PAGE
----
I pulled these from User_talk:Jimmy Wales, they're verbatim but excerpts, emphasis added, signatures omitted - Ocaasi

  • In my traditional leadership role in the English Wikipedia, I am therefore also asking the Wikimedia Foundation to keep Pending Changes enabled, and to increase the hard-coded limit of pages as the performance characteristics of the system allow it. We will discuss on various policy pages where the use of the system is appropriate. I would ask all those opposing the system to use the coming weeks to provide feedback (or code!) that will reduce the complexity of the system, and help us to make Wikipedia more open, not less. And I suggest that 6 months from now, in mid-March, we have a deeper conversation about determining success or failure of this system, on the basis of the data available by then. My hope and belief is that, working together, we can build a system and policies that have even broader support, similar to page protection and user blocking today.
  • 2/3 is enough to keep it enabled. I'm not happy with stopping here, though, which is why I'm requesting that the Foundation address the specific concerns so we can get to 80%
  • [The straw poll] discussion was started after the time when I was reading a static (downloaded so I could read it offline) version of the discussion... and it only progressed a short time. I am not going to ask that the feature be removed from any articles where it is currently active, as there appears to be absolutely no positive reason to do that. If there are articles where it is causing problems, then it can be removed from those articles - but why remove a popular feature that is working well in most cases, just to have more discussions? It works well enough to keep - the community has spoken loud and clear on that point (65% in favor!). The best energy looking forwrad is to assist with comments and code on how to improve the feature.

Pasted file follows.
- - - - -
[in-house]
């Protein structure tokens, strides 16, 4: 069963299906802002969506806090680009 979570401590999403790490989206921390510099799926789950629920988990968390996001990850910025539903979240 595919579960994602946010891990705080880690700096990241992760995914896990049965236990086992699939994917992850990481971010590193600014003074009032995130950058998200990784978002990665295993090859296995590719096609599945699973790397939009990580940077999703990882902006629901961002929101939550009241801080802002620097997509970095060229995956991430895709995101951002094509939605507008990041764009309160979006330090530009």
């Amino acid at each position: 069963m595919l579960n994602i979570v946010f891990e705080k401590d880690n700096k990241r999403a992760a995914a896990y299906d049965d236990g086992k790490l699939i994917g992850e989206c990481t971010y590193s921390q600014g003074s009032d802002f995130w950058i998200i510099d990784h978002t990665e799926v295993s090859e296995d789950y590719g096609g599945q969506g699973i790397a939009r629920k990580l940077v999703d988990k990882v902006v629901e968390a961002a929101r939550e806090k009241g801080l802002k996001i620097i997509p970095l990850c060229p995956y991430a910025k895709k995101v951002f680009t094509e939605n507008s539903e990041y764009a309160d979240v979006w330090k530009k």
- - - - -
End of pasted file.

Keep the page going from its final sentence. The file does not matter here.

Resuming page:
• I think the question of what do to while we wait for the foundation to release version 2 is one that isn't hard for everyone to agree on, at least in principle: remove it where it is causing a problem, keep it where it is working, and use it more in cases like the ones where it is working ("gradual limited expansion").
  • I'm sorry that you feel that the community has "walked on" you. That's what happens in voting situations. Fortunately, we aren't in a pure voting system, we try to proceed based on consensus. You can have my assurance that I will, at the appropriate time, again recommend to the Foundation that they follow the wishes of the community, and that they listen really hard to dissent to try to find a way to make things more universally appealing for everyone. I don't really understand your attitude here, as if someone is doing you wrong, or I'm overriding the community. The numbers just don't support you.
  • You have misunderstood me. 2/3 support is plenty strong enough to keep it on for now. When I said that I'm not happy with 2/3, I meant it in the sense of: I want it to be even better. That's why I'm asking the Foundation to fix the known problems with it, improve it, and do so with energy and vigor!